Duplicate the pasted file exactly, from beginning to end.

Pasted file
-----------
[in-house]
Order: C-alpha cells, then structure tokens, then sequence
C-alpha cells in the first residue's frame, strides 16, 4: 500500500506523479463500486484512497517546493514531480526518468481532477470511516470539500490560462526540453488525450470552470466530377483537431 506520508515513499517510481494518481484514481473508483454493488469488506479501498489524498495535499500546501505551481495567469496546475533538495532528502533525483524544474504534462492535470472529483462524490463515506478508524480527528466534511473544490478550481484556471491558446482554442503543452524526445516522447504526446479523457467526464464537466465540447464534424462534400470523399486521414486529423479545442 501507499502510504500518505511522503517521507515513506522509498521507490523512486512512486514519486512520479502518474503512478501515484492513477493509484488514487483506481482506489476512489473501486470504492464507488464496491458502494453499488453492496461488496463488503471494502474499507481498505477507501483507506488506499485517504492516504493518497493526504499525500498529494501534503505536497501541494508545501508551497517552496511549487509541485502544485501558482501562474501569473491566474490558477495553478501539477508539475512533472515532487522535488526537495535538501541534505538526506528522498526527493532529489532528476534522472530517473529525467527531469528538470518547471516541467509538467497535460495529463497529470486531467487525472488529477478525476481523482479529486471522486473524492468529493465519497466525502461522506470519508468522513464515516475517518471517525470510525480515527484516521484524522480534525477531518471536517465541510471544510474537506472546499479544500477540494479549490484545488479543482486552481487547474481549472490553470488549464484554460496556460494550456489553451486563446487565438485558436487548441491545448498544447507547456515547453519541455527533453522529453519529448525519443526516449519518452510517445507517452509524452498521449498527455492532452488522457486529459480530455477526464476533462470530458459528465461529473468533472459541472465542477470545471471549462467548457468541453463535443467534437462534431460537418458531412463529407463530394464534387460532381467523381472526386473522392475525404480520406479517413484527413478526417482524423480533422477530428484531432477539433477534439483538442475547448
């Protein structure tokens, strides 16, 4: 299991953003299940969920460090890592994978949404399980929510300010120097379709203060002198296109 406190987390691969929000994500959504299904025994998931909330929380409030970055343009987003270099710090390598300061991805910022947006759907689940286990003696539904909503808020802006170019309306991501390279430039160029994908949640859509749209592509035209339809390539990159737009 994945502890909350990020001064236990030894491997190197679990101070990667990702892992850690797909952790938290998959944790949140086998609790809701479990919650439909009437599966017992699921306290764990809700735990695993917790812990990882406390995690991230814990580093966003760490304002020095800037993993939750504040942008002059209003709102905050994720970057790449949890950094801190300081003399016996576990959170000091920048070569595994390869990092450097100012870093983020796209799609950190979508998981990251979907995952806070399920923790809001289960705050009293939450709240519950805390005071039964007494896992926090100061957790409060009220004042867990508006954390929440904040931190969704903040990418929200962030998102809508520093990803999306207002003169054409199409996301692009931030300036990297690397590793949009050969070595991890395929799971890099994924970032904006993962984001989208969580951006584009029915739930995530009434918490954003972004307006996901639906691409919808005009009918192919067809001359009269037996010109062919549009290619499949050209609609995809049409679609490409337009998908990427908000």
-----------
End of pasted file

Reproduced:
[in-house]
Order: C-alpha cells, then structure tokens, then sequence
C-alpha cells in the first residue's frame, strides 16, 4: 500500500506523479463500486484512497517546493514531480526518468481532477470511516470539500490560462526540453488525450470552470466530377483537431 506520508515513499517510481494518481484514481473508483454493488469488506479501498489524498495535499500546501505551481495567469496546475533538495532528502533525483524544474504534462492535470472529483462524490463515506478508524480527528466534511473544490478550481484556471491558446482554442503543452524526445516522447504526446479523457467526464464537466465540447464534424462534400470523399486521414486529423479545442 501507499502510504500518505511522503517521507515513506522509498521507490523512486512512486514519486512520479502518474503512478501515484492513477493509484488514487483506481482506489476512489473501486470504492464507488464496491458502494453499488453492496461488496463488503471494502474499507481498505477507501483507506488506499485517504492516504493518497493526504499525500498529494501534503505536497501541494508545501508551497517552496511549487509541485502544485501558482501562474501569473491566474490558477495553478501539477508539475512533472515532487522535488526537495535538501541534505538526506528522498526527493532529489532528476534522472530517473529525467527531469528538470518547471516541467509538467497535460495529463497529470486531467487525472488529477478525476481523482479529486471522486473524492468529493465519497466525502461522506470519508468522513464515516475517518471517525470510525480515527484516521484524522480534525477531518471536517465541510471544510474537506472546499479544500477540494479549490484545488479543482486552481487547474481549472490553470488549464484554460496556460494550456489553451486563446487565438485558436487548441491545448498544447507547456515547453519541455527533453522529453519529448525519443526516449519518452510517445507517452509524452498521449498527455492532452488522457486529459480530455477526464476533462470530458459528465461529473468533472459541472465542477470545471471549462467548457468541453463535443467534437462534431460537418458531412463529407463530394464534387460532381467523381472526386473522392475525404480520406479517413484527413478526417482524423480533422477530428484531432477539433477534439483538442475547448
């Protein structure tokens, strides 16, 4: 299991953003299940969920460090890592994978949404399980929510300010120097379709203060002198296109 406190987390691969929000994500959504299904025994998931909330929380409030970055343009987003270099710090390598300061991805910022947006759907689940286990003696539904909503808020802006170019309306991501390279430039160029994908949640859509749209592509035209339809390539990159737009 994945502890909350990020001064236990030894491997190197679990101070990667990702892992850690797909952790938290998959944790949140086998609790809701479990919650439909009437599966017992699921306290764990809700735990695993917790812990990882406390995690991230814990580093966003760490304002020095800037993993939750504040942008002059209003709102905050994720970057790449949890950094801190300081003399016996576990959170000091920048070569595994390869990092450097100012870093983020796209799609950190979508998981990251979907995952806070399920923790809001289960705050009293939450709240519950805390005071039964007494896992926090100061957790409060009220004042867990508006954390929440904040931190969704903040990418929200962030998102809508520093990803999306207002003169054409199409996301692009931030300036990297690397590793949009050969070595991890395929799971890099994924970032904006993962984001989208969580951006584009029915739930995530009434918490954003972004307006996901639906691409919808005009009918192919067809001359009269037996010109062919549009290619499949050209609609995809049409679609490409337009998908990427908000």